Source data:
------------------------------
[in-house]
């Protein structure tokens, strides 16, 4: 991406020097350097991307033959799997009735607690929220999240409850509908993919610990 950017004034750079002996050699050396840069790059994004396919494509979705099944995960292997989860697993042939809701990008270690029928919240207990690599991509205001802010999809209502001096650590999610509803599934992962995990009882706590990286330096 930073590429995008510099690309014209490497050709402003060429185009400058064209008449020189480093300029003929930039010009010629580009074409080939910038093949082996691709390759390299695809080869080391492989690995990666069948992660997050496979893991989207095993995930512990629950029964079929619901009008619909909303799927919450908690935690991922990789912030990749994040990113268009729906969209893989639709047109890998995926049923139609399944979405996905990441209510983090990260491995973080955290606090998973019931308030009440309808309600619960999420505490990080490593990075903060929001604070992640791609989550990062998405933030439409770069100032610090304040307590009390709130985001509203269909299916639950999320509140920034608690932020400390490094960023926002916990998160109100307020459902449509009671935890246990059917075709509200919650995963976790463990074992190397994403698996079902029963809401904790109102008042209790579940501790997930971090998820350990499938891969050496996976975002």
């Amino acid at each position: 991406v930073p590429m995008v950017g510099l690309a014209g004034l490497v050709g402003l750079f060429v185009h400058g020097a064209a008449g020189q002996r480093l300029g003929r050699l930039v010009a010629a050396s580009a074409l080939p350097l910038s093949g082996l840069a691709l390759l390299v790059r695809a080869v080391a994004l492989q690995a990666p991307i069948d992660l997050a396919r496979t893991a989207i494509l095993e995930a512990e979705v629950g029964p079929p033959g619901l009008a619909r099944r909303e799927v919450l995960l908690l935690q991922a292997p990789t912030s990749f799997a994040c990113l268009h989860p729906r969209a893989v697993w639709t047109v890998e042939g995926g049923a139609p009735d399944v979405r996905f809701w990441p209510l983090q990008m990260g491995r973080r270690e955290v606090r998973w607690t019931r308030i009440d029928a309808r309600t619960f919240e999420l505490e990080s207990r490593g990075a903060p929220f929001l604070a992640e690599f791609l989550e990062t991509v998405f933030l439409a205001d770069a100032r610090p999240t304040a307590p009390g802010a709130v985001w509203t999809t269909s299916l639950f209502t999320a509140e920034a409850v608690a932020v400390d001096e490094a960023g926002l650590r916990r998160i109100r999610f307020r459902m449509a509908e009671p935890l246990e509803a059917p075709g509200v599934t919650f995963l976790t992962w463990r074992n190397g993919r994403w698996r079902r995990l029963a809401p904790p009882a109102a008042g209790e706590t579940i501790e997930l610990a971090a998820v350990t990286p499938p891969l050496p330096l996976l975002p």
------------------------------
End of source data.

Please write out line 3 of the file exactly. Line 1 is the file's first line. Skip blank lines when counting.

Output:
């Amino acid at each position: 991406v930073p590429m995008v950017g510099l690309a014209g004034l490497v050709g402003l750079f060429v185009h400058g020097a064209a008449g020189q002996r480093l300029g003929r050699l930039v010009a010629a050396s580009a074409l080939p350097l910038s093949g082996l840069a691709l390759l390299v790059r695809a080869v080391a994004l492989q690995a990666p991307i069948d992660l997050a396919r496979t893991a989207i494509l095993e995930a512990e979705v629950g029964p079929p033959g619901l009008a619909r099944r909303e799927v919450l995960l908690l935690q991922a292997p990789t912030s990749f799997a994040c990113l268009h989860p729906r969209a893989v697993w639709t047109v890998e042939g995926g049923a139609p009735d399944v979405r996905f809701w990441p209510l983090q990008m990260g491995r973080r270690e955290v606090r998973w607690t019931r308030i009440d029928a309808r309600t619960f919240e999420l505490e990080s207990r490593g990075a903060p929220f929001l604070a992640e690599f791609l989550e990062t991509v998405f933030l439409a205001d770069a100032r610090p999240t304040a307590p009390g802010a709130v985001w509203t999809t269909s299916l639950f209502t999320a509140e920034a409850v608690a932020v400390d001096e490094a960023g926002l650590r916990r998160i109100r999610f307020r459902m449509a509908e009671p935890l246990e509803a059917p075709g509200v599934t919650f995963l976790t992962w463990r074992n190397g993919r994403w698996r079902r995990l029963a809401p904790p009882a109102a008042g209790e706590t579940i501790e997930l610990a971090a998820v350990t990286p499938p891969l050496p330096l996976l975002p």